Background: At a meeting at the site arranged by Ontario Parks Zone Manager Mr. Ken Lacroix this summer, I opposed the use of chemicals being applied and then having it power blasted with high pressure water. This elicited a very strong reaction by a representative of Ian Taylor’s, Friends of Springwater Park. I was not informed of any plans to alter the monument although I take Minister David Orazietti at his word when he said he appreciates my interest in the park.

Mr. Taylor appears to be taking credit for this “restoration” project on his Facebook page (see Sept 29th). He also thanks his good friends Patrick Brown Barrie MP, Ms. Nancy Bigelow, Ken Lacroix, Park Superintendent Scott Thomas,  Monument Restoration Ltd., Barrie Legion 147 and Elmvale Legion 262.

CFB Borden, the Department of National Defence, Springwater Township and City Barrie Heritage Committees, Camp Nibi grandmothers/occupiers or the families of the 18 WWI dead appear not to have been consulted, accommodated or included in his thanks.

I have asked the Ministry of Natural Resources to secure the site and not allow any further work until more is known about some may consider a pre-meditated assault on heritage on what is claimed to be protected Ontario land.

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4 Responses to Who is responsible for the sandblasting, damage and repair of the circa 1929 Vespra Boys cenotaph at Springwater Park – Camp Nibi?

  1. Charles says:

    It looks good. Why do you hate so much? I’m happy with the work the NMR are doing. I think the people illegally squating at the park will be angry with the mnr no matter what they do though.

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  2. Darwin says:

    In spite of the perception that stone and mortar are indestructible materials, such is not the case. As pointed out above, these materials all have varying physical properties that together form a complex assemblage.

    I would hope that a full assessment of the condition of the monument, along with a detailed treatment plan, were developed prior to any work taking place. Sadly, this is probably not the case.

    The old fashioned get-er-done approach to restoration of masonry has been “sandblasting”. Blasting with silica is highly aggressive, and more often than not causes damage to the substrate. While an improved appearance may be gained in the short term, the consequence of such an invasive approach can be accelerated deterioration. This is not to say that media blasting has no place in this type of work, but there are many less aggressive materials than silica which may be employed.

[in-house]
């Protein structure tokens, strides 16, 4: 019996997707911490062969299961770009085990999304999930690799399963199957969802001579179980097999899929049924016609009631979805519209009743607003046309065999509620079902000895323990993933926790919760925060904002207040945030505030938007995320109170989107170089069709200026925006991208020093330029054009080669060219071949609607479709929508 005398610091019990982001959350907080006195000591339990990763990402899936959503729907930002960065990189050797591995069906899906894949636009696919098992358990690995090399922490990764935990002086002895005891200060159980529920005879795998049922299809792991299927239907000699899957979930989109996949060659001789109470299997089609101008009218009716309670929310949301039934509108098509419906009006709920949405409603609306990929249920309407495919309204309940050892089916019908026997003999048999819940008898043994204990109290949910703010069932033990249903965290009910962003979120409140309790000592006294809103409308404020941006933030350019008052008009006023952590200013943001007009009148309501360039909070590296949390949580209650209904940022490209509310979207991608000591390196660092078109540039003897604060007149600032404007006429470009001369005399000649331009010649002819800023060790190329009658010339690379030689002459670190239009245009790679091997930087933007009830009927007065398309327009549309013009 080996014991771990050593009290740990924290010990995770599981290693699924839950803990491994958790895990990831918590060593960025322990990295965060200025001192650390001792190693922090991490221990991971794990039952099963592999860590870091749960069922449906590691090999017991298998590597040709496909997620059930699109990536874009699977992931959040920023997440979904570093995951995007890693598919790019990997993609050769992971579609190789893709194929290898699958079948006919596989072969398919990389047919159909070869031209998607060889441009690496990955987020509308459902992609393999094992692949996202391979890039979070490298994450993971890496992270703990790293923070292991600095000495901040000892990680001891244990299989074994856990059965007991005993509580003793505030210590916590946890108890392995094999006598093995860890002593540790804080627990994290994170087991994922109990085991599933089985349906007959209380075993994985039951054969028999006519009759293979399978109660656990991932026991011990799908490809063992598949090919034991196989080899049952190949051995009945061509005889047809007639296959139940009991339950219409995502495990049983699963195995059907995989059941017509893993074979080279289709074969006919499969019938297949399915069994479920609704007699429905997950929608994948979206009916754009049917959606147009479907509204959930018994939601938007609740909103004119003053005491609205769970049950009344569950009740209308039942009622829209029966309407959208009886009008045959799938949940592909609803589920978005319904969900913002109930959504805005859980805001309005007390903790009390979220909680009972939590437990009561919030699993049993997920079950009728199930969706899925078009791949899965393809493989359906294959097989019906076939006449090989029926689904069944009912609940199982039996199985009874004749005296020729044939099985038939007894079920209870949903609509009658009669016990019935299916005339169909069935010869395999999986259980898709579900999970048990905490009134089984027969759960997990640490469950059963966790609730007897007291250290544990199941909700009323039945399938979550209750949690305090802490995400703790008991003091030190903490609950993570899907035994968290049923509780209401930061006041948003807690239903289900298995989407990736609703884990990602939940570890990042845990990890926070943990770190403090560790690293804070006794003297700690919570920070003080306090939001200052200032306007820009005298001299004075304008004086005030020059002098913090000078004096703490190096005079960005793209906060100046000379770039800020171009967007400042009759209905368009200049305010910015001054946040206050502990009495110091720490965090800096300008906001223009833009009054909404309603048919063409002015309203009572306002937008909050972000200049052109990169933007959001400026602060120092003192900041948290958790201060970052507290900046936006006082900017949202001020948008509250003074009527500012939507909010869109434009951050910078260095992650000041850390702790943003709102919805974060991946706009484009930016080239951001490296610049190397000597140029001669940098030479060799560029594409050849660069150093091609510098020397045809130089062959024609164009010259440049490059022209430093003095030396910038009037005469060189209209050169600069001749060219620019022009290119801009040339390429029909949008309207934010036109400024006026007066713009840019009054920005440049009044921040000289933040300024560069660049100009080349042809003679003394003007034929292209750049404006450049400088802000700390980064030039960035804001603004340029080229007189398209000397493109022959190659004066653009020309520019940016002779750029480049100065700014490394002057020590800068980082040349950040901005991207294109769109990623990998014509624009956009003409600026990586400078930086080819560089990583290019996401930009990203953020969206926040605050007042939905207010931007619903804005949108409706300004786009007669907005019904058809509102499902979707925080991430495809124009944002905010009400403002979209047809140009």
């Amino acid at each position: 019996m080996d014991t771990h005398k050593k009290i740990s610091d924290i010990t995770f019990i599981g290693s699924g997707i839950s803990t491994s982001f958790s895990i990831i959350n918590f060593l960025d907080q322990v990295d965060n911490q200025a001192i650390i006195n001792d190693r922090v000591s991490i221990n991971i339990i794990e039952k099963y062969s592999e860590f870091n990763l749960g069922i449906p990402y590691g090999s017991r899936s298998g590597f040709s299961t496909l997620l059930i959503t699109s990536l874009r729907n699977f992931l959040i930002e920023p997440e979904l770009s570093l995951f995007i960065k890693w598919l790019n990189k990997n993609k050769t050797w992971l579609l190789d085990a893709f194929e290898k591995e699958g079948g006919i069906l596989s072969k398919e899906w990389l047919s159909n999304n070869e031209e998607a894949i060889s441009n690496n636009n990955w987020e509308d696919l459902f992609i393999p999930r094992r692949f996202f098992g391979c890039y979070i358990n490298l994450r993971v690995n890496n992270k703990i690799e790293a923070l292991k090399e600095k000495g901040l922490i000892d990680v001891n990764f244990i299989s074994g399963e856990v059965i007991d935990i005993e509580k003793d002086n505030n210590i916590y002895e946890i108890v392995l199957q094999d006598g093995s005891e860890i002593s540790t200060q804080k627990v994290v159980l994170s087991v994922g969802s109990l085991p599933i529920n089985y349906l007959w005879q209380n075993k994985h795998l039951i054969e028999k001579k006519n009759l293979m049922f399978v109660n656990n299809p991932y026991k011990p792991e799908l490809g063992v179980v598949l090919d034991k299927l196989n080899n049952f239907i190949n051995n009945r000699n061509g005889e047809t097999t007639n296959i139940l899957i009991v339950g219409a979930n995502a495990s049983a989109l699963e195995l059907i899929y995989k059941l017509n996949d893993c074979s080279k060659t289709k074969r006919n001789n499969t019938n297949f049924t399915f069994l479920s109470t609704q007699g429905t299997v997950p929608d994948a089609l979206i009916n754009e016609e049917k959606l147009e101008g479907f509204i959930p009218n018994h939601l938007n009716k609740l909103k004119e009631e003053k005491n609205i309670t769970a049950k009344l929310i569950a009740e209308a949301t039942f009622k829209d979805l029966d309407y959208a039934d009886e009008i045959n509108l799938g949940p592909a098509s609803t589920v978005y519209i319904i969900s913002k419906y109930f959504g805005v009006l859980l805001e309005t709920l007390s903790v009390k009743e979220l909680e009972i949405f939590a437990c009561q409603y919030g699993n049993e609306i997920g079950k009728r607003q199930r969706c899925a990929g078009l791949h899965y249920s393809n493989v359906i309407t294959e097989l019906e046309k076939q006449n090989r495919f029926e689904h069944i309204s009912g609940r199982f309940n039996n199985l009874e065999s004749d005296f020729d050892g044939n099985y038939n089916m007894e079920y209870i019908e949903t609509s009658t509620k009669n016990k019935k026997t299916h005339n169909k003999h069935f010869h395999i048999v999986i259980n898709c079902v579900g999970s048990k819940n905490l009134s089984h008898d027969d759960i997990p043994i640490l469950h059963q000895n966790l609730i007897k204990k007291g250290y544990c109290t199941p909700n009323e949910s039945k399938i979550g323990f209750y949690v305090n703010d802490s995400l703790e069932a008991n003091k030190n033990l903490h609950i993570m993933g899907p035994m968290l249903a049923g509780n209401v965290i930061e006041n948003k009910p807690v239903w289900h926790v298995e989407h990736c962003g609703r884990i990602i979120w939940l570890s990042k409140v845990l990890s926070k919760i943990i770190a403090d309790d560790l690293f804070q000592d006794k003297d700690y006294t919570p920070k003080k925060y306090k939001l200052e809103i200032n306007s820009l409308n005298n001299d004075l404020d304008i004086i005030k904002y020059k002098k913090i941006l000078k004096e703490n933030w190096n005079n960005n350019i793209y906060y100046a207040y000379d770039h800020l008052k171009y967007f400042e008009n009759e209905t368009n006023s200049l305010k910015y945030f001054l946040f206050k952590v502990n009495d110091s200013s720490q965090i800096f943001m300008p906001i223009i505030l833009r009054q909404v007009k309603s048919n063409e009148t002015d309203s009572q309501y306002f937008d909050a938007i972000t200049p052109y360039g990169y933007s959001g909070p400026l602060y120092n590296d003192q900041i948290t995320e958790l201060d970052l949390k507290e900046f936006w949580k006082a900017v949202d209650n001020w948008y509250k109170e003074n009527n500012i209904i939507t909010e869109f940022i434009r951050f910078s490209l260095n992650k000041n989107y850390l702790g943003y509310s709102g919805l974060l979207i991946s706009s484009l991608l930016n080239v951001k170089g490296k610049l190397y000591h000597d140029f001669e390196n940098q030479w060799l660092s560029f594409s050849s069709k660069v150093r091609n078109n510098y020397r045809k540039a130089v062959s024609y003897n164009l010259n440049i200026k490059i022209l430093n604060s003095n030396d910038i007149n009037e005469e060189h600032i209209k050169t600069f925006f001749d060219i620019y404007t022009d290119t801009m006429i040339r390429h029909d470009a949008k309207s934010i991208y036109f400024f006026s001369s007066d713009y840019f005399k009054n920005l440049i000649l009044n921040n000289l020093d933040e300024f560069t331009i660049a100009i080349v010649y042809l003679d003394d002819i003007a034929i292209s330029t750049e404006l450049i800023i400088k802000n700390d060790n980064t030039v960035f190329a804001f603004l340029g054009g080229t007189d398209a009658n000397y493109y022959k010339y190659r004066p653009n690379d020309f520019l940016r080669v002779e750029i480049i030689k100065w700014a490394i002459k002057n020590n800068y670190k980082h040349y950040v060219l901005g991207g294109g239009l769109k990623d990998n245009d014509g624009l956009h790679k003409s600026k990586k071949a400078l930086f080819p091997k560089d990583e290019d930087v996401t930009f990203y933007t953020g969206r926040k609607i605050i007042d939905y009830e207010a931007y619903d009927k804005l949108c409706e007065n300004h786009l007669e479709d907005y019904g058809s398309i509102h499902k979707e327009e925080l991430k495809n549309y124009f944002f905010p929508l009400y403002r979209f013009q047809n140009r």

As with most projects of this nature, I’m sure it started with the best of intentions. Unfortunately it is not always as easy and straight forward as it may seem, and once the damage is done there is usually no going back.

    I would hope that all work on the monument is based on a proper preservation plan, including a maintenance plan, that is sensitive to the materials and heritage integrity of the monument. There are resources and guidelines available to assist with this work, including Landscapes of Memories: Guide for Conserving Historic Cemeteries by Tamara Anson-Cartwright, and the Appleton Charter for the Protection and Enhancement of the Built Environment by ICOMOS Canada.

    This is a locally significant public monument that deserves the best possible care, and I hope that the ground work for long term care has, or is, being properly prepared.
    In closing, it is important to consider that preservation and ‘good looks’ are not always synonymous.

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  3. Darcy says:

    whats the name of the company that did this work? who gave the order to do the work? what are they going to do to fix this mess? and hold the company responsible to repair or replace the damage.so they will not be doing any other work on any other historical sites.

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  4. Darcy says:

    Monuments restoration Ltd. from Barrie Ontario is restoring this Cenotaph. What is there answer to this damage?